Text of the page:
Teachers who are developing students’ capacity to "attend to precision" focus on clarity and accuracy of process and outcome in problem solving. A middle childhood teacher might engage his students in a "number talk" in which students use an in/out table and a plotted graph to "guess [the teacher’s] number." An early adolescence teacher might distribute cards with different symbol strings to his students, asking them to mingle to group and categorize their symbol strings, explaining and defending their groupings. A teacher of adolescents and young adults might continually probe her students to defend whether their requirements for a particular quadrilateral will always be the case, or whether there are some flaws in their group’s thinking that they need to refine and correct. Visit the video excerpts below to view multiple examples of teachers engaging students in attending to precision.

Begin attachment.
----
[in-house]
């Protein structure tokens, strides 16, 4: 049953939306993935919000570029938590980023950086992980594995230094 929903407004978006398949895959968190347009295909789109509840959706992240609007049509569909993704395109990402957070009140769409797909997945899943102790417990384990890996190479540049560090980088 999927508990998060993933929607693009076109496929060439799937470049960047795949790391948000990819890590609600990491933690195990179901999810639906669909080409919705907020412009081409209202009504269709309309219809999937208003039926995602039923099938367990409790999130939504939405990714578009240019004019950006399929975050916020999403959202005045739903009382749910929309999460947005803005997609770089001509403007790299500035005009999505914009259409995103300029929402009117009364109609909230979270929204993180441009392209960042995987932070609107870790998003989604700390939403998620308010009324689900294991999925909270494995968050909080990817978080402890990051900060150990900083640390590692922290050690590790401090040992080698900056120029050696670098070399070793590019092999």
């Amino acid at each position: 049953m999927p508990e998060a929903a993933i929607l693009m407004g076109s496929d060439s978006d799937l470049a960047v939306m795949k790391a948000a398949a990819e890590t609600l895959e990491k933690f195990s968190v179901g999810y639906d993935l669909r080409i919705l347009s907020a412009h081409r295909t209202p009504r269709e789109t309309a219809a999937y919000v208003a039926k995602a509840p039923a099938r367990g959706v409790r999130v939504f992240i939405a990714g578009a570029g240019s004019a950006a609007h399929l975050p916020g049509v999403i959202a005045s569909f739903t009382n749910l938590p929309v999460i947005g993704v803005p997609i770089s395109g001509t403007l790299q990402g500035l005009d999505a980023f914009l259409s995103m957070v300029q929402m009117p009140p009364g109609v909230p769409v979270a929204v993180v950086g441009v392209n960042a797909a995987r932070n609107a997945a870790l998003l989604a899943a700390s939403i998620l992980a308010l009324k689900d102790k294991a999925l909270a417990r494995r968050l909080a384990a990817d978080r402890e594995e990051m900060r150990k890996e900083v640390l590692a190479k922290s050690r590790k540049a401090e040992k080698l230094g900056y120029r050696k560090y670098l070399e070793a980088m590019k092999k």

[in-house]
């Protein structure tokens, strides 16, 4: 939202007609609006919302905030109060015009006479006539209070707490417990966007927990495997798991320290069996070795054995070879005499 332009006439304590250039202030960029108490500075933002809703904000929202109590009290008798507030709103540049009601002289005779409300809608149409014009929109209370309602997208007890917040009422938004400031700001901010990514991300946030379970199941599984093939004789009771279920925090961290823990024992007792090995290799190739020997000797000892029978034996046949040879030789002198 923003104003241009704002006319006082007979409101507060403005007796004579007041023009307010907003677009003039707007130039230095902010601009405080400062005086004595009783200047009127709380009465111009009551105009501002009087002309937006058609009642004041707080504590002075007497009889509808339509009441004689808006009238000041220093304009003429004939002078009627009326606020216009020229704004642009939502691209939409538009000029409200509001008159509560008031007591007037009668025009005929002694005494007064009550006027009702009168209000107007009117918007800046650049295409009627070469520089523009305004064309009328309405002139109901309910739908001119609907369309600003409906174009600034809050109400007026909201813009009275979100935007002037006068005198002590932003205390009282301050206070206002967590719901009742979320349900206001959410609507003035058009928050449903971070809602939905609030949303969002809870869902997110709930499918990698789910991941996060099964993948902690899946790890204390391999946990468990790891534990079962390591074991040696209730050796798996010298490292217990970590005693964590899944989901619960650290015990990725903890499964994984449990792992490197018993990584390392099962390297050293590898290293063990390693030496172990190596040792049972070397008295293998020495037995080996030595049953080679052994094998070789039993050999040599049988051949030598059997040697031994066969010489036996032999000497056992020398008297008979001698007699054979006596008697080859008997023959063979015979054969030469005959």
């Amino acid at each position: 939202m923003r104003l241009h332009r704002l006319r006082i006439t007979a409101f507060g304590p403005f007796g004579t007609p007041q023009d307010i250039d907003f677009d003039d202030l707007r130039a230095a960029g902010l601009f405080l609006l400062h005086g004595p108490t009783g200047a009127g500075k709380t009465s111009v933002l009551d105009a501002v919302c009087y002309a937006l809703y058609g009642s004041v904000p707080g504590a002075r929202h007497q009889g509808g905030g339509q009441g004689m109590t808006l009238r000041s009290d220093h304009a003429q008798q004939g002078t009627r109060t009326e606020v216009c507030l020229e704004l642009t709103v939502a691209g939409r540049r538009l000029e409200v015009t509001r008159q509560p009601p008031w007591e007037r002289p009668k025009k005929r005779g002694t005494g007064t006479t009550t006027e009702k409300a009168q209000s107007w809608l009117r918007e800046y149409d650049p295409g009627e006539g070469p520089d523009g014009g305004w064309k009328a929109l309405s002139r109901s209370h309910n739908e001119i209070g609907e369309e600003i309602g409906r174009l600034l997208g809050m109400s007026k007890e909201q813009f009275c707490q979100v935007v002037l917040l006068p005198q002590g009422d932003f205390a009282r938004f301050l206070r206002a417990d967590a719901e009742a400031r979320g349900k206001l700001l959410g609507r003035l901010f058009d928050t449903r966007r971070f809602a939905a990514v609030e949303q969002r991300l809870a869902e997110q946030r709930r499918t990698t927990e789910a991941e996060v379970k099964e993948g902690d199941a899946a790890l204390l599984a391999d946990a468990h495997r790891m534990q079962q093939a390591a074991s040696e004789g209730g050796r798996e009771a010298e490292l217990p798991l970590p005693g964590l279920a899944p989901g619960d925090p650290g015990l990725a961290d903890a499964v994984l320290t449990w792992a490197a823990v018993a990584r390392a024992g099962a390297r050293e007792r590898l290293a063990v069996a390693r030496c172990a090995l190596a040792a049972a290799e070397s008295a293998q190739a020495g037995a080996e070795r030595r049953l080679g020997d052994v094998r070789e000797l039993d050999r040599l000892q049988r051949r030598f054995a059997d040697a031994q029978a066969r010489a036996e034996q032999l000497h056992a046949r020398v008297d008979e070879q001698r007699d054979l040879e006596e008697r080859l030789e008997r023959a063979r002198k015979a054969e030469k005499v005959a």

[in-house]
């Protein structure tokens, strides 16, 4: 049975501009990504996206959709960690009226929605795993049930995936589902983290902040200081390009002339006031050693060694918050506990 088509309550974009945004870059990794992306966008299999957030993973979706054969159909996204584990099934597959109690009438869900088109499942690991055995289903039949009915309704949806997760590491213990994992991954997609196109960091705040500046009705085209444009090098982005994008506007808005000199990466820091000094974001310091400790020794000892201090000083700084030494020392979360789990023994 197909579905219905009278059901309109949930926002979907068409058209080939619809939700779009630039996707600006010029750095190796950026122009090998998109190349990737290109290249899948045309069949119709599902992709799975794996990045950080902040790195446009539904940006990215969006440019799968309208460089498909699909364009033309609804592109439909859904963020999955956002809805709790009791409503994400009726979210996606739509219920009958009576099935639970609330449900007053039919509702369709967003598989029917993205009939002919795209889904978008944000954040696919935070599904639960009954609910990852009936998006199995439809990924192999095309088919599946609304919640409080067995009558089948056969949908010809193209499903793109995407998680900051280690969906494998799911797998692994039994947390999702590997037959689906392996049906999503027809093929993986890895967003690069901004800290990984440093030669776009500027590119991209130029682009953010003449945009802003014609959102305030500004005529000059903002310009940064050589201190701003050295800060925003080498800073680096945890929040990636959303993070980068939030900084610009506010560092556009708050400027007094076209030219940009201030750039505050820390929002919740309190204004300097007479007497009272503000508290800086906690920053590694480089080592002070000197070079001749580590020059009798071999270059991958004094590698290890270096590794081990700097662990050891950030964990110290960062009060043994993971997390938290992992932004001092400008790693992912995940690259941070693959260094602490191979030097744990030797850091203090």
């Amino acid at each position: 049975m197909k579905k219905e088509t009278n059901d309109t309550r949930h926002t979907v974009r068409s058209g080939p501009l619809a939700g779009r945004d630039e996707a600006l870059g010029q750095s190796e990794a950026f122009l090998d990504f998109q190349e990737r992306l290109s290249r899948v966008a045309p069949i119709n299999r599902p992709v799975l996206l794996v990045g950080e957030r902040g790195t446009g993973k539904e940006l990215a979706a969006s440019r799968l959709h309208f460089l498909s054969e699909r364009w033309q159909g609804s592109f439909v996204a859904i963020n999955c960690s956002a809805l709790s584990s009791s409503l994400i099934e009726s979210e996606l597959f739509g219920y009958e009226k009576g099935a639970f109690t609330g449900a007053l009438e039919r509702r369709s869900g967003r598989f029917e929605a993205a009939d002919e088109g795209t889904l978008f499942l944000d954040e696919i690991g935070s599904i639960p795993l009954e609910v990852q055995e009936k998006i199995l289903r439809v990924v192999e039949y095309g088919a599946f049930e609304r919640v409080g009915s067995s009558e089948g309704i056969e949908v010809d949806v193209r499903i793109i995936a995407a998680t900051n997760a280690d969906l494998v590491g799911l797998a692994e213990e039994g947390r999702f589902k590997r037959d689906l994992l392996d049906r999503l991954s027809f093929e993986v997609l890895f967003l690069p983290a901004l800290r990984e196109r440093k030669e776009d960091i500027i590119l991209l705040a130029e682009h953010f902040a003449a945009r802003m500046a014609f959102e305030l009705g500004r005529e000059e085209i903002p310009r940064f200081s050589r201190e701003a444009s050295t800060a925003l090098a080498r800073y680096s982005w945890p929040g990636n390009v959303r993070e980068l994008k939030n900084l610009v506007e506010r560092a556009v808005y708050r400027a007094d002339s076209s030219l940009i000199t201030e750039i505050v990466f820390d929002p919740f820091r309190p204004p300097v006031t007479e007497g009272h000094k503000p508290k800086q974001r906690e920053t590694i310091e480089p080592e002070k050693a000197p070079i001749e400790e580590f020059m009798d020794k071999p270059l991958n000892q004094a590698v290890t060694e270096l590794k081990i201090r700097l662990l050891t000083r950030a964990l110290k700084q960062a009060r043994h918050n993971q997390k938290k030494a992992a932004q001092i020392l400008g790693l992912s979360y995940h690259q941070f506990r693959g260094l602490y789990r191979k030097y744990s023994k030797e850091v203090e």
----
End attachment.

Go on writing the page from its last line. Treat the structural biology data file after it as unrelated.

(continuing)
Mathematically proficient students try to communicate precisely to others. They try to use clear definitions in discussion with others and in their own reasoning. They state the meaning of the symbols they choose, including using the equal sign consistently and appropriately. They are careful about specifying units of measure, and labeling axes to clarify the correspondence with quantities in a problem. They calculate accurately and efficiently, express numerical answers with a degree of precision appropriate for the problem context. In the elementary grades, students give carefully formulated explanations to each other. By the time they reach high school they have learned to examine claims and make explicit use of definitions.